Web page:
Don't make a habit of using Kegel exercises to start and stop your urine stream. Some doctors think this could cause a bladder infection.
When to do your Kegels
Make Kegel exercises part of your daily routine. For example:
* Fit in a set of Kegel exercises every time you do a routine task, such as brushing your teeth.
* Do another set after you urinate, to get rid of the last few drops of urine.
* Contract your pelvic floor muscles just before and during any activity that puts pressure on your abdomen, such as sneezing, coughing, laughing or heavy lifting.
Arguably, one of the strongest points of Kegel exercises is that they can be performed anywhere without anyone but the participant noticing. Unlike typical core exercises for men requiring sit-ups, planking, or other unusual positions, Kegel exercises can be performed during a variety of activities such as shaving, sitting at one's desk, or even while driving. This feature allows them to be universally accepted by men.
3 Tips to Help Make Kegel Exercises a Habit
The most effective exercises are the ones you do regularly. To help you get into the rhythm of doing Kegels, try these simple tips:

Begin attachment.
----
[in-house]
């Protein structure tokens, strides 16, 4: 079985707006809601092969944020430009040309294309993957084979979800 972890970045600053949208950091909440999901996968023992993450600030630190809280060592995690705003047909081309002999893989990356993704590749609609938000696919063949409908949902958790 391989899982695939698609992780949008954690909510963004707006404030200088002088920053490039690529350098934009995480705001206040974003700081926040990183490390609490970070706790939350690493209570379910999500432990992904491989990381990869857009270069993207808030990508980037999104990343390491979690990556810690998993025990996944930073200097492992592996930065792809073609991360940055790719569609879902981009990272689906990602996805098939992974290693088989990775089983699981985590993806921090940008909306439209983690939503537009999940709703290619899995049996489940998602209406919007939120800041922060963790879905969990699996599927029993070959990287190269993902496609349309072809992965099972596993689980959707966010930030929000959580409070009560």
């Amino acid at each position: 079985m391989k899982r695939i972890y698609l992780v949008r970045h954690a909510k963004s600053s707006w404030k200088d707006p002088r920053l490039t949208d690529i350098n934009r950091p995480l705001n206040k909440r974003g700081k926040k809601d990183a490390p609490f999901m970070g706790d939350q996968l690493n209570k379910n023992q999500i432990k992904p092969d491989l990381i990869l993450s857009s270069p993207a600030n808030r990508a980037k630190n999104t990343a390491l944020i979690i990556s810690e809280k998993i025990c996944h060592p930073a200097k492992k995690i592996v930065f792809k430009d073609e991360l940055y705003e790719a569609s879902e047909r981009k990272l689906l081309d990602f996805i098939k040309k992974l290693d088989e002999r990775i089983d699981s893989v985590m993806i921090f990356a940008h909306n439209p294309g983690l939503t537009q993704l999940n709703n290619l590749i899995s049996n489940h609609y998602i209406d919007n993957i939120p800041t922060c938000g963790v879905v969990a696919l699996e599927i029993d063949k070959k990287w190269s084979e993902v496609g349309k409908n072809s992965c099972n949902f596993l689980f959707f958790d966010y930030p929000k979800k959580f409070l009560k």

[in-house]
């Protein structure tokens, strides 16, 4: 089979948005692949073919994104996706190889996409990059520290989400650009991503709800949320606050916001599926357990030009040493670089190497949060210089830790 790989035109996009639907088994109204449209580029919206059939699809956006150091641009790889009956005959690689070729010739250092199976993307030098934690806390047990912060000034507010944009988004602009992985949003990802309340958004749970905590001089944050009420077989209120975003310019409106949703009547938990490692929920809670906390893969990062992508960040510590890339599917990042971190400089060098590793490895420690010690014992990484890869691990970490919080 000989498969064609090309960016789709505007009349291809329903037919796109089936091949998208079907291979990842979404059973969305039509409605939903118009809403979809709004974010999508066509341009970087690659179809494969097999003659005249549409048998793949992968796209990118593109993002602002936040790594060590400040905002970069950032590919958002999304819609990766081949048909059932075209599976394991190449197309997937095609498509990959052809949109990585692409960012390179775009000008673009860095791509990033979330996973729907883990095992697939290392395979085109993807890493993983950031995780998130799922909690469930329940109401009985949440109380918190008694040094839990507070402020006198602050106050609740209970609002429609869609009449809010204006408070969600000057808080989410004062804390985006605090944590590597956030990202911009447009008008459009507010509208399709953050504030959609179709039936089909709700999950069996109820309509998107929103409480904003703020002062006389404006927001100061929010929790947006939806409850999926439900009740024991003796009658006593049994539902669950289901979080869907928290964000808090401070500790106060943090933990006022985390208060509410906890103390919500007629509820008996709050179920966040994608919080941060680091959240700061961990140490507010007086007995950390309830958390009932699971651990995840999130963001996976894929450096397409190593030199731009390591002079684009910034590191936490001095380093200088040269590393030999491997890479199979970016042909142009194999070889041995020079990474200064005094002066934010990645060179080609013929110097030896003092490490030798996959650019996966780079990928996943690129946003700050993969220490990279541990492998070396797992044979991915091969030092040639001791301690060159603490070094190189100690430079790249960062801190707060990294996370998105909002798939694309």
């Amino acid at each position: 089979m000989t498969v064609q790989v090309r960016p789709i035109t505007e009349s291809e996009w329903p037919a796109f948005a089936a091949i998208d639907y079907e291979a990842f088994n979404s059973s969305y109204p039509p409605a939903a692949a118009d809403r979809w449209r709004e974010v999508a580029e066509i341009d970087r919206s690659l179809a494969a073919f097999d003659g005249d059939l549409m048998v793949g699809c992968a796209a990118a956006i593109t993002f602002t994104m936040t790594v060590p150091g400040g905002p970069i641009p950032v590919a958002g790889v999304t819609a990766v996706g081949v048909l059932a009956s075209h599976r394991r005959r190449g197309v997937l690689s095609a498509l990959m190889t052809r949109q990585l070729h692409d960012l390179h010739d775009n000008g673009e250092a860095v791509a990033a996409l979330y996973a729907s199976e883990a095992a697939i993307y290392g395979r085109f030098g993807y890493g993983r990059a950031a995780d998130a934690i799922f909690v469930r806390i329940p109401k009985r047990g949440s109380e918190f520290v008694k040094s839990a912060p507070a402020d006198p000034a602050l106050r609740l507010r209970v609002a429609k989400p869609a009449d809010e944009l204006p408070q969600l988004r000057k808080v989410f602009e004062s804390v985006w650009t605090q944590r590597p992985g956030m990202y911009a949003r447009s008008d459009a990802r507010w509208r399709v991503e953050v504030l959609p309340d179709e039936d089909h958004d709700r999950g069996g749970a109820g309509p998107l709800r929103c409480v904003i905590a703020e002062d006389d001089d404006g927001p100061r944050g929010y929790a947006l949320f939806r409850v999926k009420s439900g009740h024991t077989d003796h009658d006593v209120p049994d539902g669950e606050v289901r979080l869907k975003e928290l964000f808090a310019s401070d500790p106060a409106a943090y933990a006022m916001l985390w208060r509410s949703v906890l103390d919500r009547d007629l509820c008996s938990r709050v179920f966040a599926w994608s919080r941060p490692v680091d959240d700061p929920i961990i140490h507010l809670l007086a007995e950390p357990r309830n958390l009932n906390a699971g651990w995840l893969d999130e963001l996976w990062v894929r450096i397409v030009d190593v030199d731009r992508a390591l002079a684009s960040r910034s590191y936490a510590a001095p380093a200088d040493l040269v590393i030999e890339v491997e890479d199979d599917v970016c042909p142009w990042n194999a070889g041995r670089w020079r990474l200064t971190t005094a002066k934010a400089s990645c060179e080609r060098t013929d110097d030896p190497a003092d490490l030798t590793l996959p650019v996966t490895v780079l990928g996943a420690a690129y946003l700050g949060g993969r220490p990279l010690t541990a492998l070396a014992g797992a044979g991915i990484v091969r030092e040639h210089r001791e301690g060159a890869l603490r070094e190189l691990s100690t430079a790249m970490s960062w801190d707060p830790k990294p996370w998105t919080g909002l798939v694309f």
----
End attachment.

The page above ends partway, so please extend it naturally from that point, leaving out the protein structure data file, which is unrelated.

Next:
* Stay consistent. Do your Kegel exercises at the same time each day -- maybe first thing in the morning while you are urinating, while brushing your teeth, and as you watch TV.
* Remember the benefits. If you keep up with Kegels, they can really make a difference in your urinary incontinence.
* Pay attention to progress. Over time, you’ll notice your urinary incontinence is improving. Maybe you’re having fewer leaks, or are leaking less.
When you're having trouble
If you're having trouble doing Kegel exercises, don't be embarrassed to ask for help. Your doctor or other health care provider can give you important feedback so that you learn to isolate and strengthen the correct muscles.
In some cases, biofeedback training might help. In a biofeedback session, your doctor or other health care provider inserts a small probe into your rectum. As you relax and contract your pelvic floor muscles, a monitor will measure and display your pelvic floor activity. Research suggests that biofeedback training is more effective in treating fecal incontinence.
When to expect results
If you do your Kegel exercises regularly, you can expect results — such as less frequent urine leakage — within about a few weeks to a few months. For continued benefits, make Kegel exercises a permanent part of your daily routine.